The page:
Should you go for Go­Daddy?

Financial Mirror (Cyprus) - - FRONT PAGE -

Go­Daddy, known for its provoca­tive ad­ver­tise­ments as much as for its web host­ing ser­vices, is now the cen­tre of de­bate again. This time, the tech firm’s re­cent IPO has split an­a­lyst opin­ion, with many ex­press­ing their strong and op­pos­ing con­vic­tions about the mer­its of the com­pany and its fi­nan­cial po­ten­tial. Here’s what you need to know about the con­tro­ver­sial, new GDDY shares.

In its first day of trad­ing on the New York stock ex­change on April 1, Go­Daddy Inc raised around $600 mln. Such was the eu­pho­ria that of­ten ac­com­pa­nies big brand IPOs that the open­ing price of $20 per share was sig­nif­i­cantly higher at $26.15 when the mar­kets closed at the end of Wed­nes­day trad­ing. An in­cred­i­ble 23.14 mln shares of the hotly an­tic­i­pated stock changed hands dur­ing the course of the one day. But the re­cent his­tory of tech firms go­ing public should teach us that this early ex­cite­ment could eas­ily die down.

Go­Daddy’s CEO, Blake Irv­ing, summed it up per­fectly, “It’s an im­por­tant [day], but it’s just a mile­stone. And then the hard work be­gins.”

Those keenly buy­ing the stock point out that Go­Daddy’s rev­enue has risen over 50% in the past three years. It now boasts over 4,000 em­ploy­ees and 13 mln cus­tomers, and has grown from in­ter­net do­mains to of­fer­ing web­site build­ing and host­ing ser­vices for small and medium-sized busi­nesses. Around half of all small busi­nesses in the US are not yet on­line, leav­ing plenty of room for growth in the domain and host­ing in­dus­try. As a lead­ing and recog­nised brand in this mar­ket, and with a breadth of new prod­ucts, Go­Daddy has great po­ten­tial to ex­pand.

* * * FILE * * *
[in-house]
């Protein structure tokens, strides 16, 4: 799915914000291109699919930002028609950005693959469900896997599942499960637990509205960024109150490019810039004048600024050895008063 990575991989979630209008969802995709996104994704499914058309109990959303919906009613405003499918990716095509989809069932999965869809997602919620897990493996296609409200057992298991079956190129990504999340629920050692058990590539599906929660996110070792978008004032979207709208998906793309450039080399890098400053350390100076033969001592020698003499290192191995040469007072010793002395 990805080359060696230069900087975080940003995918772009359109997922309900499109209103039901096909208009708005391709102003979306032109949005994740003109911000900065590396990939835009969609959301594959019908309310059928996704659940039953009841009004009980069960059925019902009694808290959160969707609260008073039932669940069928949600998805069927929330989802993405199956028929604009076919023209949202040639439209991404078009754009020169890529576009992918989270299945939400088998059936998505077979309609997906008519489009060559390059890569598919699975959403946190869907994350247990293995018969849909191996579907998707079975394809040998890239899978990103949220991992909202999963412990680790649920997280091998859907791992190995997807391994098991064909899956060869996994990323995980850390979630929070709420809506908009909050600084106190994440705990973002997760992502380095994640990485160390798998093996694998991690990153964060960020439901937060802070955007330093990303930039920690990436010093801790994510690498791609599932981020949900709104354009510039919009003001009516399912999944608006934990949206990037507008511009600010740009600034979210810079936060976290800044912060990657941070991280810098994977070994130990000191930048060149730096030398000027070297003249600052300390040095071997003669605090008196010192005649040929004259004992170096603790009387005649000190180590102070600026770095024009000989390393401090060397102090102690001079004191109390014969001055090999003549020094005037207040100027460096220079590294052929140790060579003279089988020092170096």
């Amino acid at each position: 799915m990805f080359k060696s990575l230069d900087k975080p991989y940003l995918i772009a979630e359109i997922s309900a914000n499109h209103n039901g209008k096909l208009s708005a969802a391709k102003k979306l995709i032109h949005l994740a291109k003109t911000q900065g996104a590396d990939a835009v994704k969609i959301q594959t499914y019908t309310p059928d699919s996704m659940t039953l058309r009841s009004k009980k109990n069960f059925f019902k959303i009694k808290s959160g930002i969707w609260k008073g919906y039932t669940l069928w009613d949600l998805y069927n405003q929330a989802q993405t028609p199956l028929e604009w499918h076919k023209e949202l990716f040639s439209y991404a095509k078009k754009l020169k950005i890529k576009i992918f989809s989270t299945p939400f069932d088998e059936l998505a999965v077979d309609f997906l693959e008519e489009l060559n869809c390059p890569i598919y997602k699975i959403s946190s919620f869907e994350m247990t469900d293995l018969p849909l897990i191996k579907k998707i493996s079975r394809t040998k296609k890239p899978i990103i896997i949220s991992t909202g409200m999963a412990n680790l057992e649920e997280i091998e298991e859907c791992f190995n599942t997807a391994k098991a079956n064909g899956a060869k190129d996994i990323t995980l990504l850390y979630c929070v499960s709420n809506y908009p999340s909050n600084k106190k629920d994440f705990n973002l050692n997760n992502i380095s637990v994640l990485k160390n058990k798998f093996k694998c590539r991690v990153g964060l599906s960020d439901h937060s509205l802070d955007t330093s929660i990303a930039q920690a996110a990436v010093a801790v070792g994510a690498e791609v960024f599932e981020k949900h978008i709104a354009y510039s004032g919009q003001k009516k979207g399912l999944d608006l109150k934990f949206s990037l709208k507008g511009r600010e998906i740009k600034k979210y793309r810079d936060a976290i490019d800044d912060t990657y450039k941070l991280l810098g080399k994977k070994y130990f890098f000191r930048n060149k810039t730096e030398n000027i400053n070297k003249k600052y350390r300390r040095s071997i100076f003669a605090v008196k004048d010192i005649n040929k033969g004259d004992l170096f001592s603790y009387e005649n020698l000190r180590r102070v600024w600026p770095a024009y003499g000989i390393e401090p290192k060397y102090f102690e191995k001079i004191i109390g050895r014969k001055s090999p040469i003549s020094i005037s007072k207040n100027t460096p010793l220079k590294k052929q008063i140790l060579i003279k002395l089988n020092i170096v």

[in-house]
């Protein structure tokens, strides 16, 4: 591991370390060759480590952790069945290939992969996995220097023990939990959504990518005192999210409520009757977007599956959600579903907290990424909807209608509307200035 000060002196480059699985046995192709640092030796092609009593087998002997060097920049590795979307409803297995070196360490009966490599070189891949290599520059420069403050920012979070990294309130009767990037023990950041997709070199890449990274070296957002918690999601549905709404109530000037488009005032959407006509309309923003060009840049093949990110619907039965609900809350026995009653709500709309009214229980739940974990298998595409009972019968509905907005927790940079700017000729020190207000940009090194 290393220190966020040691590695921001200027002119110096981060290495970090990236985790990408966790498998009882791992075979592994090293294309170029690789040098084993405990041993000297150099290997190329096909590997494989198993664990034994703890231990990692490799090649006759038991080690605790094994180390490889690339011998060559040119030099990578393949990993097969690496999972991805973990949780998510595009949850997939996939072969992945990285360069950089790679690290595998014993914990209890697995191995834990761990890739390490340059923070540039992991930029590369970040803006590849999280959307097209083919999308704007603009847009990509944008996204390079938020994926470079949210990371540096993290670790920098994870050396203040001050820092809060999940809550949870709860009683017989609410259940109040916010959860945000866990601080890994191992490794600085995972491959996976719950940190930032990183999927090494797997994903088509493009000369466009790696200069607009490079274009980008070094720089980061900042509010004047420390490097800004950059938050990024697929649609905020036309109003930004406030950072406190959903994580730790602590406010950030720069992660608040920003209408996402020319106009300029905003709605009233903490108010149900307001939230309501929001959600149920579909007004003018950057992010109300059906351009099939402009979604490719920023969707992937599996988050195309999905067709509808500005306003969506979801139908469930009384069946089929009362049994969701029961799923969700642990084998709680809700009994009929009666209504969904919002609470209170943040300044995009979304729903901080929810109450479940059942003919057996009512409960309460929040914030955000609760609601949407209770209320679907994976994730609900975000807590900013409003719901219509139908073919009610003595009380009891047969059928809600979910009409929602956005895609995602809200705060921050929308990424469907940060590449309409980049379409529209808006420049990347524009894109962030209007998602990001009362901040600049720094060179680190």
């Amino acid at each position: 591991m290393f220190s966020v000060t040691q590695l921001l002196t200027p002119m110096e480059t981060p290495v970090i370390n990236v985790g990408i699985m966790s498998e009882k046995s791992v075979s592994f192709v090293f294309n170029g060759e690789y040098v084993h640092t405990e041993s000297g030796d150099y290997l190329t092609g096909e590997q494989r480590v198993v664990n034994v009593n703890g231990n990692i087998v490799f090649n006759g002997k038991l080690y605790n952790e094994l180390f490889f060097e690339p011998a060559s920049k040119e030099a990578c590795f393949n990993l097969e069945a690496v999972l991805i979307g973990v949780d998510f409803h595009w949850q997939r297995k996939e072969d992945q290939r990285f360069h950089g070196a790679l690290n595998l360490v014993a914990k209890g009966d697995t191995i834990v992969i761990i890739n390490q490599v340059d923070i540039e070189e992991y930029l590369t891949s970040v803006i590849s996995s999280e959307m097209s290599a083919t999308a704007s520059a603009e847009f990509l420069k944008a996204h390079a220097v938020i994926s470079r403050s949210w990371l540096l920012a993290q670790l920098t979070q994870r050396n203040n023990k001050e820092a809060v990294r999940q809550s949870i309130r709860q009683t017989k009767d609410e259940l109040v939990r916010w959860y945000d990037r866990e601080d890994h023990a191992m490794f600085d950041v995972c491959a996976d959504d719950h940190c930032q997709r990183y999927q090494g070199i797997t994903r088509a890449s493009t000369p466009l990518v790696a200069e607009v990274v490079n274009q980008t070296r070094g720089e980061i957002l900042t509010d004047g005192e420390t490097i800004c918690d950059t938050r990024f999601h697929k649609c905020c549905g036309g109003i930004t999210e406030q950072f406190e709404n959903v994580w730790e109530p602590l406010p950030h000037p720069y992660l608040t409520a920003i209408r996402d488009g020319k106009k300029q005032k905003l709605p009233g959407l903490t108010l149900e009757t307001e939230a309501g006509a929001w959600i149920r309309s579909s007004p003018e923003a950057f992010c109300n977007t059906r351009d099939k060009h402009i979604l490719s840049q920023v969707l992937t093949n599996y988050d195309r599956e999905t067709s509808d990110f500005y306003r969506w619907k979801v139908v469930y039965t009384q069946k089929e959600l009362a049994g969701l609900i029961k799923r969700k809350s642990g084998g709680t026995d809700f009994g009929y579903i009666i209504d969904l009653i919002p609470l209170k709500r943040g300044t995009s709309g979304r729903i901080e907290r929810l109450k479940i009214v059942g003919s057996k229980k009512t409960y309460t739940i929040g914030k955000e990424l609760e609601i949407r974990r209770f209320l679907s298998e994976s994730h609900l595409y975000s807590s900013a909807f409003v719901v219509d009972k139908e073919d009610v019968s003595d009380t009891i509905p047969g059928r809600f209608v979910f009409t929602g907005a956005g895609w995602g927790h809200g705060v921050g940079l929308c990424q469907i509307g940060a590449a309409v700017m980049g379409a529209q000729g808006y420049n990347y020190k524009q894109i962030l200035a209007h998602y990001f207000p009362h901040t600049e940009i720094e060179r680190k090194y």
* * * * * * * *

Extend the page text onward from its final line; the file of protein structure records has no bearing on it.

For more cau­tious in­vestors, how­ever, the fact that the firm has a long-term debt of around $1.3 bln, and has lost $3.5 mln over the last two years, un­der­mines all talk of growth. While its losses may have been smaller in 2014 to 2013, the com­pany is still far from prof­itable. On top of that, it now faces ad­di­tional com­pe­ti­tion from com­pa­nies like Ama­zon and Google who have re­cently jumped on the domain name bandwagon. Th­ese in­ter­net gi­ants will be hop­ing to at­tain a high mar­ket share and vie for the small busi­nesses which move on­line.

Can Go­Daddy com­pete in its own mar­ket space? When the firm at­tempted to go for an IPO in 2006, it pulled out of the deal due to un­favourable mar­ket con­di­tions. That hap­pened to be the same year that Google re­leased its free web host­ing ser­vice. For crit­ics, its pre­vi­ous fail is a bad omen. Yet, ar­guably, the fact that it has cho­sen to risk the same route again sug­gests that the com­pany must be more con­fi­dent now of its abil­ity to thrive in the mar­ket. CEO Irv­ing cer­tainly tried to con­vey this im­pres­sion. He said that the high de­mand for Go­Daddy’s ser­vices at present as well as the tech­no­log­i­cal ad­vances made since 2006, jus­tify the cur­rent tim­ing of the IPO.

If it wants to stay in the game and reap the re­wards of fi­nan­cial suc­cess, Go­Daddy will have to stay trendy for its cus­tomers and si­mul­ta­ne­ously prove to in­vestors that it can be taken se­ri­ously. Un­til that hap­pens, traders may be best stick­ing to short-term op­tions and prof­it­ing from the volatil­ity.

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